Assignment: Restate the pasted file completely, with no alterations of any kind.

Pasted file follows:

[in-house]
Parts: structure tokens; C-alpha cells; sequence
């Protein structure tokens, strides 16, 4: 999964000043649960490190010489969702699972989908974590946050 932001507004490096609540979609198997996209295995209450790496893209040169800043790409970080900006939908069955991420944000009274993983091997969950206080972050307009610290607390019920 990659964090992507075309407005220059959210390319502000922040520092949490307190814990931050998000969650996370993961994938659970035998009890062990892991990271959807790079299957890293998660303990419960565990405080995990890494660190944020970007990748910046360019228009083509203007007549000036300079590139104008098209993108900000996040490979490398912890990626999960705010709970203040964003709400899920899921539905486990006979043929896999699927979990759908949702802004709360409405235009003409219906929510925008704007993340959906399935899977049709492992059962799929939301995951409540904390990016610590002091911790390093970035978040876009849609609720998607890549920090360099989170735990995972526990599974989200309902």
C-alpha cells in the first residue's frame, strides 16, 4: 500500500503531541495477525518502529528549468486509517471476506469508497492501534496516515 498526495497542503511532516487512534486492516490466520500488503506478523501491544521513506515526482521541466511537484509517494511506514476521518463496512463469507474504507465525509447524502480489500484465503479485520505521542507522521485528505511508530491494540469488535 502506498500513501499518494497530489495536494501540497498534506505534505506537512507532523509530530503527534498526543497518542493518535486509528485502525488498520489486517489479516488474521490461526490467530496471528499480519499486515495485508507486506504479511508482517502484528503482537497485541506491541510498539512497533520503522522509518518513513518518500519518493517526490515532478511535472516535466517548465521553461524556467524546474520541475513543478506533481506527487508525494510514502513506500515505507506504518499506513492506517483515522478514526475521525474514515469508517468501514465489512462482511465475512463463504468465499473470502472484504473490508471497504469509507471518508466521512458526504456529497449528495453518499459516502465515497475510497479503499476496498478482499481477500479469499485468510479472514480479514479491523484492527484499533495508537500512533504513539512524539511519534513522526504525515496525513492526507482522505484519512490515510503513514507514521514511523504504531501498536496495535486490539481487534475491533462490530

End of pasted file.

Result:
[in-house]
Parts: structure tokens; C-alpha cells; sequence
């Protein structure tokens, strides 16, 4: 999964000043649960490190010489969702699972989908974590946050 932001507004490096609540979609198997996209295995209450790496893209040169800043790409970080900006939908069955991420944000009274993983091997969950206080972050307009610290607390019920 990659964090992507075309407005220059959210390319502000922040520092949490307190814990931050998000969650996370993961994938659970035998009890062990892991990271959807790079299957890293998660303990419960565990405080995990890494660190944020970007990748910046360019228009083509203007007549000036300079590139104008098209993108900000996040490979490398912890990626999960705010709970203040964003709400899920899921539905486990006979043929896999699927979990759908949702802004709360409405235009003409219906929510925008704007993340959906399935899977049709492992059962799929939301995951409540904390990016610590002091911790390093970035978040876009849609609720998607890549920090360099989170735990995972526990599974989200309902």
C-alpha cells in the first residue's frame, strides 16, 4: 500500500503531541495477525518502529528549468486509517471476506469508497492501534496516515 498526495497542503511532516487512534486492516490466520500488503506478523501491544521513506515526482521541466511537484509517494511506514476521518463496512463469507474504507465525509447524502480489500484465503479485520505521542507522521485528505511508530491494540469488535 502506498500513501499518494497530489495536494501540497498534506505534505506537512507532523509530530503527534498526543497518542493518535486509528485502525488498520489486517489479516488474521490461526490467530496471528499480519499486515495485508507486506504479511508482517502484528503482537497485541506491541510498539512497533520503522522509518518513513518518500519518493517526490515532478511535472516535466517548465521553461524556467524546474520541475513543478506533481506527487508525494510514502513506500515505507506504518499506513492506517483515522478514526475521525474514515469508517468501514465489512462482511465475512463463504468465499473470502472484504473490508471497504469509507471518508466521512458526504456529497449528495453518499459516502465515497475510497479503499476496498478482499481477500479469499485468510479472514480479514479491523484492527484499533495508537500512533504513539512524539511519534513522526504525515496525513492526507482522505484519512490515510503513514507514521514511523504504531501498536496495535486490539481487534475491533462490530